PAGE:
Fall Home Safety

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Household safety tips change with the season

 

As days get shorter and nights get longer, our habits begin to change. Most of us typically spend more time hunkering down at home and less time frolicking at the beach. That usually means resuming favorite fall pastimes like huddling through 49er games on Mondays and drinking hot cocoa on the sidelines of our little ones’ soccer games.

 

Arriving along with the season of autumn is a host of safety hazards we didn’t have to think about over the summer, creating the need for a little extra vigilance.  As the temperatures drop and you settle in for the approaching cold spell, consider the following pointers for ensuring you and your family stay not just warm, but also safe!Fall_image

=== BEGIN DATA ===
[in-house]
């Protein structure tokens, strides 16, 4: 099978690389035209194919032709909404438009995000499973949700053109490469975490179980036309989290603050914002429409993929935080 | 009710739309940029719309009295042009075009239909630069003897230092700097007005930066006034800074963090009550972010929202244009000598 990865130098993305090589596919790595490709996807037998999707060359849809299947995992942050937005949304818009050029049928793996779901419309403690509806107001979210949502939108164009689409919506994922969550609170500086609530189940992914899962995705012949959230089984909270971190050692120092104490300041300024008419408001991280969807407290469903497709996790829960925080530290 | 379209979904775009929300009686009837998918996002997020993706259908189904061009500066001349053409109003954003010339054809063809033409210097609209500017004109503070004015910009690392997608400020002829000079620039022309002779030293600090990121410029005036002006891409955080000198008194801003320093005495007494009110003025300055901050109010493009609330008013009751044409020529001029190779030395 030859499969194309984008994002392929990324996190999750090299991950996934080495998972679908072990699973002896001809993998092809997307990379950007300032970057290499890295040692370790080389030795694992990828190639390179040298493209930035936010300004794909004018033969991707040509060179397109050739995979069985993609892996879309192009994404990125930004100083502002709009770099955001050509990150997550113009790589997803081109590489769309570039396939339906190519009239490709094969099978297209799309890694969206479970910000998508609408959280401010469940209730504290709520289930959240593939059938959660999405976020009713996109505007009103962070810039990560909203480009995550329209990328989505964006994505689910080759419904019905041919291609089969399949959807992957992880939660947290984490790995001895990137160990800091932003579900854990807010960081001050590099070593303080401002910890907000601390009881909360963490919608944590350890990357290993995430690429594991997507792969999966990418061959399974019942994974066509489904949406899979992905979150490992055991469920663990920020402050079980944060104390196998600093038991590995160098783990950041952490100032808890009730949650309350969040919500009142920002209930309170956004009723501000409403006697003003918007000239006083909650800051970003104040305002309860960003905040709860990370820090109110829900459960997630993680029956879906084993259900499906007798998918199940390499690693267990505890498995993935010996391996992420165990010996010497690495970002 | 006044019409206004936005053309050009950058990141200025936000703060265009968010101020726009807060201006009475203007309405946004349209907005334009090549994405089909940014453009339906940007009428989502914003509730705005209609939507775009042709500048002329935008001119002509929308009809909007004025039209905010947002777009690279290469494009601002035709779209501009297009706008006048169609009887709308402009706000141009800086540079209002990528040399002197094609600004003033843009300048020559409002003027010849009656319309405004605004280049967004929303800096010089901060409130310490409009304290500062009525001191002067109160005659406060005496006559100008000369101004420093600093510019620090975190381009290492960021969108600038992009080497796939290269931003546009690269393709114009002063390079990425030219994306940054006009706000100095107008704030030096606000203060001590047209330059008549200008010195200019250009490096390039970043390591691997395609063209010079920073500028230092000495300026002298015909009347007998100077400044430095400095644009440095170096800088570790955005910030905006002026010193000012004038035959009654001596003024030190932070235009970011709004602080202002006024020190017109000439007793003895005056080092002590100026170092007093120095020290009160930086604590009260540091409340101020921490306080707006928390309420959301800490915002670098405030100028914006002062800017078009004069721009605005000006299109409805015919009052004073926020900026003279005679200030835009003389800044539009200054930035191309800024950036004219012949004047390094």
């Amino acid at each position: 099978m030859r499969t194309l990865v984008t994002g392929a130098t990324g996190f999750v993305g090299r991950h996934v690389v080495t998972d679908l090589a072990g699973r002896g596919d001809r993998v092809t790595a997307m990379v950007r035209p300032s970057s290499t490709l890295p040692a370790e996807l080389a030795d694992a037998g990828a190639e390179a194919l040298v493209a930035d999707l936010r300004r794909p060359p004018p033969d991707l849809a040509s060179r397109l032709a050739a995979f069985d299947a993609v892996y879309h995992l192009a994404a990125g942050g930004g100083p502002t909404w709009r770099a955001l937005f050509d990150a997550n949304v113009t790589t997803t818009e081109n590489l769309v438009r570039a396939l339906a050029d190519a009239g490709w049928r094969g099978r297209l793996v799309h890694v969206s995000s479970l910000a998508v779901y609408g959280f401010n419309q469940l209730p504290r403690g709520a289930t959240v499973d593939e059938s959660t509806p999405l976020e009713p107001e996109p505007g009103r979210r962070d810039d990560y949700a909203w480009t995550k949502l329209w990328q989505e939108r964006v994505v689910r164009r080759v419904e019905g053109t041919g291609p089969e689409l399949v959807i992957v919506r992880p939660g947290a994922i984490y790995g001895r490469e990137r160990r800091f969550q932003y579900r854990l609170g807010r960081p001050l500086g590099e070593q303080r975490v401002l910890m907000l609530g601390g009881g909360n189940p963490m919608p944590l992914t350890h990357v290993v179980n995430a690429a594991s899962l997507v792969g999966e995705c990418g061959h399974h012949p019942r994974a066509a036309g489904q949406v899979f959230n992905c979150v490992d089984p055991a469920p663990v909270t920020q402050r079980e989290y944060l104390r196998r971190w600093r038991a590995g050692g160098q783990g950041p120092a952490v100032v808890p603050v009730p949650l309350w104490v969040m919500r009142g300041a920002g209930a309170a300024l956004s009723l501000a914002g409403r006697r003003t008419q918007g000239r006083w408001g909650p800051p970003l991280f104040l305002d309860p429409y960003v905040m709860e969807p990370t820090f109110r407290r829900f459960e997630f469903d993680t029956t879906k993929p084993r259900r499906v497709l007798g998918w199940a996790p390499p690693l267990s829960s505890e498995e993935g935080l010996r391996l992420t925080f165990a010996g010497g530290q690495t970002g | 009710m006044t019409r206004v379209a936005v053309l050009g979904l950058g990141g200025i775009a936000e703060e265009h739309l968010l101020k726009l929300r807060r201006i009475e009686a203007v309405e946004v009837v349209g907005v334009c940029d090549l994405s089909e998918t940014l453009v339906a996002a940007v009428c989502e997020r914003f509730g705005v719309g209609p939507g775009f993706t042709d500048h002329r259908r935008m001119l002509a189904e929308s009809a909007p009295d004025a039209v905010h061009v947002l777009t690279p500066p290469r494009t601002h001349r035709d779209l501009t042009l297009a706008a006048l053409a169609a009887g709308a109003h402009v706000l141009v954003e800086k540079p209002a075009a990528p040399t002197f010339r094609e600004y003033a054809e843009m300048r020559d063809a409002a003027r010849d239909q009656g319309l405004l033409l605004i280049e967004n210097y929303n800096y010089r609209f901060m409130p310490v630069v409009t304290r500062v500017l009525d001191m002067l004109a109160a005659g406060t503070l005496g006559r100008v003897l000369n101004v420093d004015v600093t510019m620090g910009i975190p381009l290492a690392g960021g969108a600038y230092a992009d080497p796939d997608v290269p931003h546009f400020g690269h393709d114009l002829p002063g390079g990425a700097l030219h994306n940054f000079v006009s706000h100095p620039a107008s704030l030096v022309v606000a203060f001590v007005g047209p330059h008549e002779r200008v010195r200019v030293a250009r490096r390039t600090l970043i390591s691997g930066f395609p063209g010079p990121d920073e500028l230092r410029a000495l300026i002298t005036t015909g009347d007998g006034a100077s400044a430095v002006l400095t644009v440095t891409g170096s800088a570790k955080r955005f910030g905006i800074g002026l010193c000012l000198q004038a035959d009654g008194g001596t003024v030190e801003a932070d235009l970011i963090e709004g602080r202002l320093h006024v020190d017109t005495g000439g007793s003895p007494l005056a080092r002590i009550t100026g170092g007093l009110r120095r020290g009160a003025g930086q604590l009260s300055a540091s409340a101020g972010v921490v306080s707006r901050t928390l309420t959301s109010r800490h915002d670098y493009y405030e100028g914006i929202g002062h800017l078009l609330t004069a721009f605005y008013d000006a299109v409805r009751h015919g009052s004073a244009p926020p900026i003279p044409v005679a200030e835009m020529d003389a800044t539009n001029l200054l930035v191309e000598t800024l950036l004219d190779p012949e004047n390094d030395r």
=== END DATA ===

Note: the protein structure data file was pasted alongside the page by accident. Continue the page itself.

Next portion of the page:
Warm up carefully. All types of heating units can be dangerous. If you use a wood-burning fireplace, secure it with a screen to prevent sparks, and make sure the fire is completely out before you retire for the night. If you depend on your home’s furnace, make sure it has been inspected before you start to use it again.  And, if you resort to space heaters, make sure they are in good working order (no frayed cords) and out of the reach of children.

 

Enjoy ambiance safely. If you use candles to add a warm glow to a cold night, make sure they are safely out of reach of children, can’t be overturned by pets, and are not close to flammable items such as blankets, paper or other furniture. If you’re known for falling asleep before heading to bed, extinguish all candles early in the night to avoid an unsafe, all-night burning situation.